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I was wondering if anyone could give me some advice on how to get a good jazz sound. I am currently playing on a Keilwerth ST 90 bari which has a nice full, rich sound but sometimes it lacks that edge for jazz. I want a bright sound that has energy and like I said, that jazzy edge to it. Would trying some different mouthpieces and maybe some different reeds potentially get me the sound I want? By the way, I am also playing on a Selmer C** mouthpiece. Thanks!
 

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Changing your mouthpiece would be the first step after you get a good feel for what you want your jazz sound to be like. Many people will probably chime in saying you can play jazz on a C**, however something a little more open will allow you more volume/projection and flexibility for jazz work. I would stick around a 5 or 6 opening on some more jazz-type bari pieces, unless you're going to be seriously shedding to play tips of 7 (.110) and above. The hard rubber otto links are good, and my metal Link STM for bari is a favorite of mine as well. Something like the Runyon Quantum is also a good choice, however their tip opening scale is different from regular to make sure to double check the tip sizes.
 

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Yes, a change from a Selmer C** would be ideal. Also, make sure to have a clear sound concept of what you want your tone to be. And I mean a crystal clear concept.

For me, I am primarily a classical saxophonist now but I used to only play jazz. I had a great sound IMO and then started working with a Rascher mpc on classical. My jazz tone concept got a little lost and now my jazz tone sounds less buzzy and more smooth and dark. Not what I really want but I'm listening to more and more jazz every day (used to only listen to it) along with playing classical. I even got a new mpc this past summer (Drake Son of Slant 7) and it had that dark, rich tone with some buzz and now I have to work to get that buzz that used to happen naturally.

Note: This is for tenor, I play mostly classical alto and soprano now. May start playing some jazz alto in big band next semester...

Tone concept is everything IMO. If you have no idea what you want to sound like then your tone will reflect that; confused and unsure (metaphorically speaking of course). This is why listening to many different players is important. You take what you like from certain players and incorporate those traits in your playing and soon you'll find your own sound.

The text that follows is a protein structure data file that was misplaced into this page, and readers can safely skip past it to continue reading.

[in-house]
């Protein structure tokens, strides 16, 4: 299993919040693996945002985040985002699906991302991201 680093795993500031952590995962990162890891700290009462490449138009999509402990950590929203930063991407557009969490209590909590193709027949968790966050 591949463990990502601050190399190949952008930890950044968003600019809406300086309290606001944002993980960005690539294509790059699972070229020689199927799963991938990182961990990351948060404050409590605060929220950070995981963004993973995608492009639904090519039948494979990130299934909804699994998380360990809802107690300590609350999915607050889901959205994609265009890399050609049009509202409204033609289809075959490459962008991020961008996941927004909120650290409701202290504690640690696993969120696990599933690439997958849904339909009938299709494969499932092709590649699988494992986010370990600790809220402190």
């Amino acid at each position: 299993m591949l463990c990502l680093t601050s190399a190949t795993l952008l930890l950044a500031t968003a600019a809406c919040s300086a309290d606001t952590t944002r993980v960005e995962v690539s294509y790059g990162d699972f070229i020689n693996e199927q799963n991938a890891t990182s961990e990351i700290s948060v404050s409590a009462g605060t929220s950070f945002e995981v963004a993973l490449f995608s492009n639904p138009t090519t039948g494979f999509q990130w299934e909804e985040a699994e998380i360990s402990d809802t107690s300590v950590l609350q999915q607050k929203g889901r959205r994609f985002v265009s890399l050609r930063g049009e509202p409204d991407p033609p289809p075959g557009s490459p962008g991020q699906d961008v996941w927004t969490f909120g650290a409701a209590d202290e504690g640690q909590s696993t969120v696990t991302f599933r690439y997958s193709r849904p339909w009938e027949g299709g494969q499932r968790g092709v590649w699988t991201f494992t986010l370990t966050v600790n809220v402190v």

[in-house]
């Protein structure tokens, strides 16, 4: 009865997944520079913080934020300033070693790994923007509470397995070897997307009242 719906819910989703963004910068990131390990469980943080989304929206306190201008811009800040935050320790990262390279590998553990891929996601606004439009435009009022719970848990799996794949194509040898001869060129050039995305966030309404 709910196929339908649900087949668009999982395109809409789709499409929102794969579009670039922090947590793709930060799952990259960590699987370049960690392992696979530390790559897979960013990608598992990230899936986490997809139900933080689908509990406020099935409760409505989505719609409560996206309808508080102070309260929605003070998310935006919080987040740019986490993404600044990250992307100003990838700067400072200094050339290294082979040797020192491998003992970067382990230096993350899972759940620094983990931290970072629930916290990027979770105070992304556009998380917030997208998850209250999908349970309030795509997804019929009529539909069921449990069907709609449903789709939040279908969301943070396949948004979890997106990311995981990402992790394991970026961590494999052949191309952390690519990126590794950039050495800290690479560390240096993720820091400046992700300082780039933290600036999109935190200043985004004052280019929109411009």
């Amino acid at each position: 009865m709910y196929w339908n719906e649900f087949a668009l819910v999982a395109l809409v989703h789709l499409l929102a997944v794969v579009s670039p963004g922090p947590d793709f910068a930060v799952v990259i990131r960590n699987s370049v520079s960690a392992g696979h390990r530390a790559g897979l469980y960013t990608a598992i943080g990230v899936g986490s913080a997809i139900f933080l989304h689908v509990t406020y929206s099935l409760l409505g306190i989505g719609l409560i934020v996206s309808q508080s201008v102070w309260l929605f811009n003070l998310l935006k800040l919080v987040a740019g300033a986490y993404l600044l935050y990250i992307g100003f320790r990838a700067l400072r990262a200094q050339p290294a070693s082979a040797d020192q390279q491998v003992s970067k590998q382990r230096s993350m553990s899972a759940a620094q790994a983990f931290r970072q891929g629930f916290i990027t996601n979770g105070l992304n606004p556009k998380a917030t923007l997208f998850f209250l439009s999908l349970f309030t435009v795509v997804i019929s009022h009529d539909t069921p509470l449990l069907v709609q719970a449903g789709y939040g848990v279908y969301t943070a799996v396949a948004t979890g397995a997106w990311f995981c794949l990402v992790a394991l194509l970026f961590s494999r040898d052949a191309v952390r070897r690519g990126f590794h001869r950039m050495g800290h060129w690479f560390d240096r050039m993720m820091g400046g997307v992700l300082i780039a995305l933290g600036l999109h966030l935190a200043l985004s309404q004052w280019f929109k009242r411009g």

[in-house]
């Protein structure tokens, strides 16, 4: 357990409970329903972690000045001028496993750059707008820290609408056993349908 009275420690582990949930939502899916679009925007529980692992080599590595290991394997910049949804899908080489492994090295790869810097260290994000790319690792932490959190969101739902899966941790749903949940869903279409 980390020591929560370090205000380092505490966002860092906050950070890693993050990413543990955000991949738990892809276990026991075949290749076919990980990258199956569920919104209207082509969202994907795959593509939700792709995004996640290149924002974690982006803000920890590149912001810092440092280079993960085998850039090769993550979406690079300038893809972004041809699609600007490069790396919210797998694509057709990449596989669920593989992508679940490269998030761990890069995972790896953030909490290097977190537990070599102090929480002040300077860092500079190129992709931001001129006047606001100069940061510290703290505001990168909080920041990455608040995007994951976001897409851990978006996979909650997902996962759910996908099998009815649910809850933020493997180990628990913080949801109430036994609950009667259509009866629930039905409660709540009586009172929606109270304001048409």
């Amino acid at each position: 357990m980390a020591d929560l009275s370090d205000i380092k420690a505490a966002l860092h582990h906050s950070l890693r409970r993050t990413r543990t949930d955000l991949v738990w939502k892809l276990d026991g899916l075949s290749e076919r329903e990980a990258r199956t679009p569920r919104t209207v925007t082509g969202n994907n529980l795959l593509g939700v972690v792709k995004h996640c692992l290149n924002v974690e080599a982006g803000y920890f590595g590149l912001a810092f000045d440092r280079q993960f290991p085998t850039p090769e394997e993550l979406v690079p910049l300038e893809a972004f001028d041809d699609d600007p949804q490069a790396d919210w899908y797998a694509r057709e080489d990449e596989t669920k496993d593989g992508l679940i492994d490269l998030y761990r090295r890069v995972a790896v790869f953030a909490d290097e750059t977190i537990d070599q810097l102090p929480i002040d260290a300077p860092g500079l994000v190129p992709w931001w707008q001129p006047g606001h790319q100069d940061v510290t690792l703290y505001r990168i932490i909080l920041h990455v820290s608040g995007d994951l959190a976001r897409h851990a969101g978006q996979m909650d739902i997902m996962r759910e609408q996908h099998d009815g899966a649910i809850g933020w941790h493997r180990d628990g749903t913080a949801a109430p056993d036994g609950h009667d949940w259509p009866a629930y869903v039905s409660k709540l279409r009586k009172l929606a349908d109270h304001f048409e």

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Start cheap. Try a little softer reed first. Noodle around on that for a week or so to see if it's 'close' to what you want.
Push it, play around a little with your embouchure, work on getting that 'Jazz Attitude'.

After that you can start trying out other mouthpieces. As your band director/private instructor (if you have one), if there are any laying around that you could test out.
If not, try a few at a local music shop. BUT be prepared for a little 'sticker shock'. Bari mouthpieces can be a bit expensive.
I like to find what I like in the store, shop around for a better price, then decide if I REALLY need it.
 

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I have to agree with the suggestions for softer reed and lots of listening and copying.

Despite what most people would say, you can get a jazz tone on a C**. Imagine if a jazz veteran were to play your C**. Would he/she get a jazz tone? Absolutely yes! Joe Henderson played a small tip Selmer. John Coltrane played a medium tip Link with a large chamber. Sonny Rollins at one time played a Woodwind New York -- also large chamber.

The converse would be true as well. Some players use hr links for classical.

It's more the air and reed and embouchure guided by concept rather than the choice of mouthpiece. Find a buzzy reed and have fun!
 

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Despite what most people would say, you can get a jazz tone on a C**. Imagine if a jazz veteran were to play your C**. Would he/she get a jazz tone? Absolutely yes! Joe Henderson played a small tip Selmer. John Coltrane played a medium tip Link with a large chamber. Sonny Rollins at one time played a Woodwind New York -- also large chamber.
I won't argue that those mpcs worked for those players, but the OP said they want a bright and edgy tone. Not ideal on a Selmer C** IMO
 
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